Ammann, M.W.; (2011) Diffusion in minerals of the Earth's lower mantle: constraining rheology from first principles. Doctoral thesis, UCL (University College London).
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Absolute diffusion rates in minerals of the Earth's lower mantle are calculated from first principles using density functional theory. The agreement with the available experimental data is excellent and provides confidence in predicting diffusivities in regions of the lower mantle inaccessible to current experimental techniques. I have calculated the diffusivity of all constituting species in ferro-periclase ((Fe,Mg)O), (Fe,Mg)SiO3 perovskite and MgSiO3 post-perovskite. This enables me to put tight constraints on the viscosity of the Earth's lower mantle, and, in particular, on the viscosity of post-perovskite for which no experimental data are available. I find that perovskite deforming in diffusion creep can readily reproduce the Earth's lower mantle viscosity profile that has been inferred from inversion modelling. I also show that postperovskite is either much stiffer (if also deforming in diffusion creep) or up to four orders of magnitude weaker than perovskite (if deforming in dislocation creep). This leads to a new interpretation of the sharp seismic reflector in the lowermost lower mantle, known as D00, as the onset of a sudden rheological transition and the generation of a mineral texture therewith. Finally, I also find that the pressure induced high-to-low-spin transition of iron in ferro-periclase and perovskite has a negligible effect on the rheology of the lower mantle.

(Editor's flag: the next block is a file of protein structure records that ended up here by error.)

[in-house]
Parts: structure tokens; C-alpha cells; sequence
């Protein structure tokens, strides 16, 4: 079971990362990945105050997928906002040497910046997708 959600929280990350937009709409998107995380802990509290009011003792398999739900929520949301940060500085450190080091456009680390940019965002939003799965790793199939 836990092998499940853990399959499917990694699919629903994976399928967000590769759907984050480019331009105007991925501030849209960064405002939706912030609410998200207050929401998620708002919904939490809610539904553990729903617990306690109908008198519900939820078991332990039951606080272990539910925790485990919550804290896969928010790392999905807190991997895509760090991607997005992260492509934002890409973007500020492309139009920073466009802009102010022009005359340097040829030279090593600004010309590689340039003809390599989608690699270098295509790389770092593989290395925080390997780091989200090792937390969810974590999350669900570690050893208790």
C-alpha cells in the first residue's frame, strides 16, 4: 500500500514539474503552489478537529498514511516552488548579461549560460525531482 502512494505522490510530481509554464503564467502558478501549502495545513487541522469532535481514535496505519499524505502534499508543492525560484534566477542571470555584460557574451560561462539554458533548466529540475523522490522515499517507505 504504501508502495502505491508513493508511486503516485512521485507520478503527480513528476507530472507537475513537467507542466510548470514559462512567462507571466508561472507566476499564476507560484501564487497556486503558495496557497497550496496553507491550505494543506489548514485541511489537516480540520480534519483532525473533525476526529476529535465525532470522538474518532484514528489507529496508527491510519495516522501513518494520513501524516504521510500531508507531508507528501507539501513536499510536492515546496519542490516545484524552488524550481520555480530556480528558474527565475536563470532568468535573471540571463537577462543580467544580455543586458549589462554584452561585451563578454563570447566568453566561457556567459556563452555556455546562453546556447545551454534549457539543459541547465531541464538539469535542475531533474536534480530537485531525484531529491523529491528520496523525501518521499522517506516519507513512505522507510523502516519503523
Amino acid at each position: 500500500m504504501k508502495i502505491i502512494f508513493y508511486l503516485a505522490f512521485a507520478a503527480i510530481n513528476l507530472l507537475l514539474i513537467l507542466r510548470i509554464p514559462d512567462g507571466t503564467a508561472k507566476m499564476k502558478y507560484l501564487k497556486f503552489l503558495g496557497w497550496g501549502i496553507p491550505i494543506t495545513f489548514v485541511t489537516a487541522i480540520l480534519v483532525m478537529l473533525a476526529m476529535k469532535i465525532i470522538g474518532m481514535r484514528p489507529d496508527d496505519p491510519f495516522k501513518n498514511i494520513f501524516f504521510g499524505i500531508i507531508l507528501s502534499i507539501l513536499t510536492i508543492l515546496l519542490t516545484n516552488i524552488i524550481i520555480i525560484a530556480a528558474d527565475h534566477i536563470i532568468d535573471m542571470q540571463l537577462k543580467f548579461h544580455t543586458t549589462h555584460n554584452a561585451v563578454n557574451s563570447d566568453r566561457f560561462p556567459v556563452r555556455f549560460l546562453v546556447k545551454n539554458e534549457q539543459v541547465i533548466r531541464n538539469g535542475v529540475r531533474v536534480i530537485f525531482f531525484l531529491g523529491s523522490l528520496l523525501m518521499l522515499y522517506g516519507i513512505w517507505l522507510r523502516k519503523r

|Title:||Diffusion in minerals of the Earth's lower mantle: constraining rheology from first principles|
|Open access status:||An open access version is available from UCL Discovery|
|UCL classification:||UCL > School of BEAMS > Faculty of Maths and Physical Sciences > Earth Sciences|
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